I recently had a look at a few dynamic DNS services. They each provide simple HTTP interfaces for updating the the “A” record for a host (that’s the one that maps a Fully Qualified Domain Name to an IP address). In each case you must provide credentials (username and password) as URL query parameters in the HTTP request. If you want to protect those credentials then you’ll want to use SSL by specifying the https URI scheme. With most of the services I looked at I found that https wasn’t really usable because the certificates presented by those services were not valid. In each such case, the provider was using a certificate whose subject (name) failed to match the FQDN of the actual host. Only one provider presented a working dynamic DNS service with a valid certificate. Without further ado:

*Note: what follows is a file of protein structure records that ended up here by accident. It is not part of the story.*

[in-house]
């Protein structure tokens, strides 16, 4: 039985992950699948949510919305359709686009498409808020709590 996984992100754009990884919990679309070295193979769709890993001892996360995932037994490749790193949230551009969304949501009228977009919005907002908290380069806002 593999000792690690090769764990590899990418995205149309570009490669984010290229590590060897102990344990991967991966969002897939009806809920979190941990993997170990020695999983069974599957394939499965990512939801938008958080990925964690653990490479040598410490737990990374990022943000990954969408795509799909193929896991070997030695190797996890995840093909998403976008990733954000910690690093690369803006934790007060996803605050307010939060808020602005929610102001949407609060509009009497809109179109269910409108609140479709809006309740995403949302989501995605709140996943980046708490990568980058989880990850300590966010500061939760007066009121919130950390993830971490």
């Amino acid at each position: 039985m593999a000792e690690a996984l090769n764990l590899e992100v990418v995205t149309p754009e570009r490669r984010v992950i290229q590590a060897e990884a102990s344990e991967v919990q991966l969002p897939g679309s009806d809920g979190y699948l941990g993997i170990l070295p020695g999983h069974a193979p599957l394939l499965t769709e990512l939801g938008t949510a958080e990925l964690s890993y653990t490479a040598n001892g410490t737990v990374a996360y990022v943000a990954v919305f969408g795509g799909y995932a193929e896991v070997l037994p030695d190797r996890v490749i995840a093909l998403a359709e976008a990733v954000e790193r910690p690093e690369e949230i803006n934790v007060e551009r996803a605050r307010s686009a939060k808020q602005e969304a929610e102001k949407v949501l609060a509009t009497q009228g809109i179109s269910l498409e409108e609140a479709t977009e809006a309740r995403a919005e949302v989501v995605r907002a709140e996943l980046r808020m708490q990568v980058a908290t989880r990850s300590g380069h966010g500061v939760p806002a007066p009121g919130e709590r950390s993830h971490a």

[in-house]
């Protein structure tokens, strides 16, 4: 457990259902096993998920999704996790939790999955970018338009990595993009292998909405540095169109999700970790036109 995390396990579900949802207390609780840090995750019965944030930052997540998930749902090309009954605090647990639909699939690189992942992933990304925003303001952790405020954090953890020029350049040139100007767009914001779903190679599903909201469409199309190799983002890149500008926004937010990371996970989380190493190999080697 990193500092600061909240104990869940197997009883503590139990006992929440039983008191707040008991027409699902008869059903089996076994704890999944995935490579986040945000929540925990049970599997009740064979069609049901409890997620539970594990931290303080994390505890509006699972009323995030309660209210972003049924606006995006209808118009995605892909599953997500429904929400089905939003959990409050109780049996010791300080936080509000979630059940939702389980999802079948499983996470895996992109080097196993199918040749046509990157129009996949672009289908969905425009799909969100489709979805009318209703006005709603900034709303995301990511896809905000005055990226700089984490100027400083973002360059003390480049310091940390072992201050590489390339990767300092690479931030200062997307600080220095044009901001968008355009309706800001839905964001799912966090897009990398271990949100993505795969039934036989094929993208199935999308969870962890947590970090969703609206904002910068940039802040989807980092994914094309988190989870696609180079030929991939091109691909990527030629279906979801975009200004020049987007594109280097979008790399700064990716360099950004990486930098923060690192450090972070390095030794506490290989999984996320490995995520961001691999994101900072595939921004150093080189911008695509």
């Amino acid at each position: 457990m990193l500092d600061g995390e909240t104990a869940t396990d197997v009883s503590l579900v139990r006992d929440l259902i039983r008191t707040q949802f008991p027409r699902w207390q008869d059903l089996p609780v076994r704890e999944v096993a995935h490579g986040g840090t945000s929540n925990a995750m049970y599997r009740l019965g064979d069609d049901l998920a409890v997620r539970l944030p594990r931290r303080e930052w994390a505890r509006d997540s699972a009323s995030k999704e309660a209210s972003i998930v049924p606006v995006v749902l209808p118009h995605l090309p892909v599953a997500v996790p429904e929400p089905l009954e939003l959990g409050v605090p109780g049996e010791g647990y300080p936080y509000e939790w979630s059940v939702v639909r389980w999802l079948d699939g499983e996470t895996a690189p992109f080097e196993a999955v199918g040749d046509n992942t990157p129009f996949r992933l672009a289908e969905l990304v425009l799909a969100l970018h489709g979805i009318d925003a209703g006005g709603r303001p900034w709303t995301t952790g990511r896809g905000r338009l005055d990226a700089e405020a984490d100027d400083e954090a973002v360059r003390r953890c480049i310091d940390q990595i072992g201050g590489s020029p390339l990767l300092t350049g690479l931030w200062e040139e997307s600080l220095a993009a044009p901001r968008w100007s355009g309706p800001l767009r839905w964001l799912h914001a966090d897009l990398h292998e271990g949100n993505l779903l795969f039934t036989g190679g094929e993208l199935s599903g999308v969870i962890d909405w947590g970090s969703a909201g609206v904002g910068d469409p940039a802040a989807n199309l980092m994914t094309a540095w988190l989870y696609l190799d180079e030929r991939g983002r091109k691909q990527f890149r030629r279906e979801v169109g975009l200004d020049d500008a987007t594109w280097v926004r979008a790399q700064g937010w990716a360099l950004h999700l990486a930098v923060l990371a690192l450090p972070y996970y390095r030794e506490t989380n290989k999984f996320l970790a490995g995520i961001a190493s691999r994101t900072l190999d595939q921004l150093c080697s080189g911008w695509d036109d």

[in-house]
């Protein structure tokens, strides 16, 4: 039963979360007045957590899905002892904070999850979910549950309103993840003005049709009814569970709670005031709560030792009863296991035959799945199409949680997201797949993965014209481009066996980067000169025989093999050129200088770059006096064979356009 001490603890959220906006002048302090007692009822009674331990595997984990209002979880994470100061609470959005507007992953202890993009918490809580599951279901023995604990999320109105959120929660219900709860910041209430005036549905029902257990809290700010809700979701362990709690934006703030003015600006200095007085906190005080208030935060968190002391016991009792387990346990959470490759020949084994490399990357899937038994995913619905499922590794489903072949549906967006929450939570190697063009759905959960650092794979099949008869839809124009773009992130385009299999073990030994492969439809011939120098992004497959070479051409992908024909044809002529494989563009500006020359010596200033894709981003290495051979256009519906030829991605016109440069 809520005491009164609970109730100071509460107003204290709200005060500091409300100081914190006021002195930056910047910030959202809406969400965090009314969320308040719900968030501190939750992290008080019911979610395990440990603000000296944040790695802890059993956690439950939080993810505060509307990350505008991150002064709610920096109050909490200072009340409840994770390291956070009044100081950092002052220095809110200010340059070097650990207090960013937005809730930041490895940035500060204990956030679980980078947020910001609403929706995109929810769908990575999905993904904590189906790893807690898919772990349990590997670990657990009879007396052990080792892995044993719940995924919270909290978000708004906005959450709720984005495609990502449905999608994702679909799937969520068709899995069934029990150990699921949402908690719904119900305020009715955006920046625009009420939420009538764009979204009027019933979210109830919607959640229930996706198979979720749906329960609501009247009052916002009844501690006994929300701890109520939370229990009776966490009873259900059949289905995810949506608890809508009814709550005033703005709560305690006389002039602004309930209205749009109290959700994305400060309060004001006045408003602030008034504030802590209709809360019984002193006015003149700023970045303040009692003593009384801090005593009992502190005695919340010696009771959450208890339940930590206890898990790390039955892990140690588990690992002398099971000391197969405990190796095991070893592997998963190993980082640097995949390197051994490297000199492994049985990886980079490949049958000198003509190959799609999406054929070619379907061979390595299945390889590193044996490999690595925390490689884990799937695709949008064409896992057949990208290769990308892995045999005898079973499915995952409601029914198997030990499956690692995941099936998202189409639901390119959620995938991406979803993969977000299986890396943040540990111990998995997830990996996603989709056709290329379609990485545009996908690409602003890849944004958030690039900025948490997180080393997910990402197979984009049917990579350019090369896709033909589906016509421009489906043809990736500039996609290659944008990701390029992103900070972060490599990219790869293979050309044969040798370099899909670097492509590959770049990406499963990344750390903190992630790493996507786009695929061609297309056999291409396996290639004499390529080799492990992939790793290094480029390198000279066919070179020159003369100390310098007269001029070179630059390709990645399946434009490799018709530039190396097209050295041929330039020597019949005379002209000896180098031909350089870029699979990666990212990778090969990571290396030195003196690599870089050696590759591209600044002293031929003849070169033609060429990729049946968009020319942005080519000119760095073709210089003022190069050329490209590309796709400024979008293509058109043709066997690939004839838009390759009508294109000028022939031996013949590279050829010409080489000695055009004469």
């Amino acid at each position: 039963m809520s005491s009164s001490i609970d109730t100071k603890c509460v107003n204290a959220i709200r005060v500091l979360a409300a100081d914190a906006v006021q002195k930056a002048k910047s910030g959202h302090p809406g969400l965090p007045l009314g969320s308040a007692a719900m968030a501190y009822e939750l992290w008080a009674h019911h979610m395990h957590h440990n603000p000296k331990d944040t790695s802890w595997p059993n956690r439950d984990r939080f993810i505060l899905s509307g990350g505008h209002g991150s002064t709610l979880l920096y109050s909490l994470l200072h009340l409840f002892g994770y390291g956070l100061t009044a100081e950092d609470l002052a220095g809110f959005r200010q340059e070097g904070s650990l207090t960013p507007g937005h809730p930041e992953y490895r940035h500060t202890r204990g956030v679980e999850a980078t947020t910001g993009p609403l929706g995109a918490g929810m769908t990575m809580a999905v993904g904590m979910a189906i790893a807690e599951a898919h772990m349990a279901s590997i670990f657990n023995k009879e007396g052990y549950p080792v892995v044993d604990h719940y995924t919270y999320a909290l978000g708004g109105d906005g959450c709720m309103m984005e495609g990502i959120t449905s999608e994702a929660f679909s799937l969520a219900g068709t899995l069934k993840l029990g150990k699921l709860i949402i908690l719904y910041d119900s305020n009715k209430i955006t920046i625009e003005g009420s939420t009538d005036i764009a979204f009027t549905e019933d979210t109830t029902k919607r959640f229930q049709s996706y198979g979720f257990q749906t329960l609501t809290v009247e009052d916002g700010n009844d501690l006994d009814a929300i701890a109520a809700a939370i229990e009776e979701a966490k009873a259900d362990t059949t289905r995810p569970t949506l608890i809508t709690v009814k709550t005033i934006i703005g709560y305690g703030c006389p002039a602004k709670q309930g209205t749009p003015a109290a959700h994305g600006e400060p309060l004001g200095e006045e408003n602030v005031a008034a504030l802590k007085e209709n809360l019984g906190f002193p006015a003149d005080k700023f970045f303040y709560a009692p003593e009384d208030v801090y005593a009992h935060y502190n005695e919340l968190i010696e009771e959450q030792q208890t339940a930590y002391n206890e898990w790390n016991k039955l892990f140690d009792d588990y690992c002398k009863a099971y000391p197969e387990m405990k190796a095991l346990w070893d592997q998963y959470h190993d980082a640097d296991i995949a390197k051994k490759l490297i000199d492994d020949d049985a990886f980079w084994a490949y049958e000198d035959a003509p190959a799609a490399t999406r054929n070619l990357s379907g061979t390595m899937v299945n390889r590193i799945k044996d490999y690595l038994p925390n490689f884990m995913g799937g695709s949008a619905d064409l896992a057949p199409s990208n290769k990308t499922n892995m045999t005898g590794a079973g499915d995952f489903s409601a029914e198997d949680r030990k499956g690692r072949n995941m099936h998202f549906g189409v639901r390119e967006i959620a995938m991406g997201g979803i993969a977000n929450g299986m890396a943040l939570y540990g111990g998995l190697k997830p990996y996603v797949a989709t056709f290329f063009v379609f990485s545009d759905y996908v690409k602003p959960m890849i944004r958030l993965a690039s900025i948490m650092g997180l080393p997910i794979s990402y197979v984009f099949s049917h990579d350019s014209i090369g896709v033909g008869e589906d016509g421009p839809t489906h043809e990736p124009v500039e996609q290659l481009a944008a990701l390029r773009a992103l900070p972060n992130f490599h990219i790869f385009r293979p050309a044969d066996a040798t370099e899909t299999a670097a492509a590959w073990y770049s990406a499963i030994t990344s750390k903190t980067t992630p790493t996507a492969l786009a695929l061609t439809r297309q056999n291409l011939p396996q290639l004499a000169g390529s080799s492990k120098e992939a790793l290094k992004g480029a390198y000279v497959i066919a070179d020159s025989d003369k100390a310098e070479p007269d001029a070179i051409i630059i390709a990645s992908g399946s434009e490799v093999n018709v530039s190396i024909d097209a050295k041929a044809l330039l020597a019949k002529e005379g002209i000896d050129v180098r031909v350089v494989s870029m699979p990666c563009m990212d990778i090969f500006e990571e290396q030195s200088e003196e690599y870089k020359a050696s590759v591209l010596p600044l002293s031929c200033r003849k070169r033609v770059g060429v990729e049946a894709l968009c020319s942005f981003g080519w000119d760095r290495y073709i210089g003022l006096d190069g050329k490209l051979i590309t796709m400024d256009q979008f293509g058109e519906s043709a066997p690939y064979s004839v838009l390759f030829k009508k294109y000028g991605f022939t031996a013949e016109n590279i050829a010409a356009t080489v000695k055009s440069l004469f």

Service Didn’t Work At All (http scheme)
Service Did Not Present Valid Certificate (https scheme)
Service Worked and Presented Valid Certificate
So the big winner here is DNS Made Easy. It was the only service that offered a functioning, secure dynamic DNS service.